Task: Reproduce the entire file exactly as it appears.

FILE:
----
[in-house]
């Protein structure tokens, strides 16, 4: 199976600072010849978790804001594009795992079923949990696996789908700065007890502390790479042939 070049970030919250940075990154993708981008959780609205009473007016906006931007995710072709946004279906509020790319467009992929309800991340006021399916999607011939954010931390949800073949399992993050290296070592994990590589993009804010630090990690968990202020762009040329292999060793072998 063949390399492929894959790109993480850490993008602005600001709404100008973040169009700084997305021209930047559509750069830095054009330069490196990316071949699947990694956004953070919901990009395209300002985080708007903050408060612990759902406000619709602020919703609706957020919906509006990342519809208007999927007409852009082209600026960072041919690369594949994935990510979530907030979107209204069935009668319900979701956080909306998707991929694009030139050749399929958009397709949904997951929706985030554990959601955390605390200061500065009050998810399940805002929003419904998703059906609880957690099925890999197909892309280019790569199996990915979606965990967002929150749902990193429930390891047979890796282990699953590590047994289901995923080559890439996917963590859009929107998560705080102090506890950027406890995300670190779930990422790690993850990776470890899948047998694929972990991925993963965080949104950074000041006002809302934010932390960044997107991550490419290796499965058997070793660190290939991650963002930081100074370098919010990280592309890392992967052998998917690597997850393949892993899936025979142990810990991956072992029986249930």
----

[in-house]
């Protein structure tokens, strides 16, 4: 199976600072010849978790804001594009795992079923949990696996789908700065007890502390790479042939 070049970030919250940075990154993708981008959780609205009473007016906006931007995710072709946004279906509020790319467009992929309800991340006021399916999607011939954010931390949800073949399992993050290296070592994990590589993009804010630090990690968990202020762009040329292999060793072998 063949390399492929894959790109993480850490993008602005600001709404100008973040169009700084997305021209930047559509750069830095054009330069490196990316071949699947990694956004953070919901990009395209300002985080708007903050408060612990759902406000619709602020919703609706957020919906509006990342519809208007999927007409852009082209600026960072041919690369594949994935990510979530907030979107209204069935009668319900979701956080909306998707991929694009030139050749399929958009397709949904997951929706985030554990959601955390605390200061500065009050998810399940805002929003419904998703059906609880957690099925890999197909892309280019790569199996990915979606965990967002929150749902990193429930390891047979890796282990699953590590047994289901995923080559890439996917963590859009929107998560705080102090506890950027406890995300670190779930990422790690993850990776470890899948047998694929972990991925993963965080949104950074000041006002809302934010932390960044997107991550490419290796499965058997070793660190290939991650963002930081100074370098919010990280592309890392992967052998998917690597997850393949892993899936025979142990810990991956072992029986249930």